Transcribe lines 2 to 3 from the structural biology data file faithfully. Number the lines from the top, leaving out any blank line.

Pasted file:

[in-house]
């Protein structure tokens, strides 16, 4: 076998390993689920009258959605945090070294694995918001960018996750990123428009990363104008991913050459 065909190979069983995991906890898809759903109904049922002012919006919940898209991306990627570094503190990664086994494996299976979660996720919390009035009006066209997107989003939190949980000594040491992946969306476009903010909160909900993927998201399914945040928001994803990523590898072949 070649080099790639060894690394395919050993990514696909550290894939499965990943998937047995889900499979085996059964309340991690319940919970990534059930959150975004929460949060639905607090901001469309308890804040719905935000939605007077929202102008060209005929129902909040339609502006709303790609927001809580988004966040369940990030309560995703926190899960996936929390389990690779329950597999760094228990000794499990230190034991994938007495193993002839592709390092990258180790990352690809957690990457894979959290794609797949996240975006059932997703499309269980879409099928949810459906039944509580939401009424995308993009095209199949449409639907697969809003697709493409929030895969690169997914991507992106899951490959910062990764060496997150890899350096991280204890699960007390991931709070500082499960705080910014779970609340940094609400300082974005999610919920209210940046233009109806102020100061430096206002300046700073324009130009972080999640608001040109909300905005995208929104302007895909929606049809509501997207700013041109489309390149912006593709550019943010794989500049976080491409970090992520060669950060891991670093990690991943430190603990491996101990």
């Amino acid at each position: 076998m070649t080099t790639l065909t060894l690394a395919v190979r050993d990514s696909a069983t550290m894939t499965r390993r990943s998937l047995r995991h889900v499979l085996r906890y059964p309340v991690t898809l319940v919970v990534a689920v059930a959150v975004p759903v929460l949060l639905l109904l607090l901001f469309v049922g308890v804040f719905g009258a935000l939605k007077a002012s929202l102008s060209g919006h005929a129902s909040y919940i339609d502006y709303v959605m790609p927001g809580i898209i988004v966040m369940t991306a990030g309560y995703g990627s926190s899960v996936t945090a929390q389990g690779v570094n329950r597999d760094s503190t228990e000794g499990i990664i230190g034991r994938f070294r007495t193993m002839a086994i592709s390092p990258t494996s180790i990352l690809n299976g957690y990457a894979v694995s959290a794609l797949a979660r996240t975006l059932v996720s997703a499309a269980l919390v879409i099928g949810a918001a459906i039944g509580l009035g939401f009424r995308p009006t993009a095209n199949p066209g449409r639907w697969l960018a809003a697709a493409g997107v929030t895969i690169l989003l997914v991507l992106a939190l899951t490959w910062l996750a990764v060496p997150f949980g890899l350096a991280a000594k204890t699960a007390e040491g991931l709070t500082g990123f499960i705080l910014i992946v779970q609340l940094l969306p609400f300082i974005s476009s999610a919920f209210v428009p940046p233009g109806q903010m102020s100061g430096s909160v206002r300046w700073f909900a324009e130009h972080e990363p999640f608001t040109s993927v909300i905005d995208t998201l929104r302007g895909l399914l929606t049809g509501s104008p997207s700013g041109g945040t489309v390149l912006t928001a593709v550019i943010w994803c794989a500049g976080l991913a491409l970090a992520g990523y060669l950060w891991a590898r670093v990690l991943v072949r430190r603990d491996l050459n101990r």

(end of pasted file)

């Protein structure tokens, strides 16, 4: 076998390993689920009258959605945090070294694995918001960018996750990123428009990363104008991913050459 065909190979069983995991906890898809759903109904049922002012919006919940898209991306990627570094503190990664086994494996299976979660996720919390009035009006066209997107989003939190949980000594040491992946969306476009903010909160909900993927998201399914945040928001994803990523590898072949 070649080099790639060894690394395919050993990514696909550290894939499965990943998937047995889900499979085996059964309340991690319940919970990534059930959150975004929460949060639905607090901001469309308890804040719905935000939605007077929202102008060209005929129902909040339609502006709303790609927001809580988004966040369940990030309560995703926190899960996936929390389990690779329950597999760094228990000794499990230190034991994938007495193993002839592709390092990258180790990352690809957690990457894979959290794609797949996240975006059932997703499309269980879409099928949810459906039944509580939401009424995308993009095209199949449409639907697969809003697709493409929030895969690169997914991507992106899951490959910062990764060496997150890899350096991280204890699960007390991931709070500082499960705080910014779970609340940094609400300082974005999610919920209210940046233009109806102020100061430096206002300046700073324009130009972080999640608001040109909300905005995208929104302007895909929606049809509501997207700013041109489309390149912006593709550019943010794989500049976080491409970090992520060669950060891991670093990690991943430190603990491996101990």
């Amino acid at each position: 076998m070649t080099t790639l065909t060894l690394a395919v190979r050993d990514s696909a069983t550290m894939t499965r390993r990943s998937l047995r995991h889900v499979l085996r906890y059964p309340v991690t898809l319940v919970v990534a689920v059930a959150v975004p759903v929460l949060l639905l109904l607090l901001f469309v049922g308890v804040f719905g009258a935000l939605k007077a002012s929202l102008s060209g919006h005929a129902s909040y919940i339609d502006y709303v959605m790609p927001g809580i898209i988004v966040m369940t991306a990030g309560y995703g990627s926190s899960v996936t945090a929390q389990g690779v570094n329950r597999d760094s503190t228990e000794g499990i990664i230190g034991r994938f070294r007495t193993m002839a086994i592709s390092p990258t494996s180790i990352l690809n299976g957690y990457a894979v694995s959290a794609l797949a979660r996240t975006l059932v996720s997703a499309a269980l919390v879409i099928g949810a918001a459906i039944g509580l009035g939401f009424r995308p009006t993009a095209n199949p066209g449409r639907w697969l960018a809003a697709a493409g997107v929030t895969i690169l989003l997914v991507l992106a939190l899951t490959w910062l996750a990764v060496p997150f949980g890899l350096a991280a000594k204890t699960a007390e040491g991931l709070t500082g990123f499960i705080l910014i992946v779970q609340l940094l969306p609400f300082i974005s476009s999610a919920f209210v428009p940046p233009g109806q903010m102020s100061g430096s909160v206002r300046w700073f909900a324009e130009h972080e990363p999640f608001t040109s993927v909300i905005d995208t998201l929104r302007g895909l399914l929606t049809g509501s104008p997207s700013g041109g945040t489309v390149l912006t928001a593709v550019i943010w994803c794989a500049g976080l991913a491409l970090a992520g990523y060669l950060w891991a590898r670093v990690l991943v072949r430190r603990d491996l050459n101990r």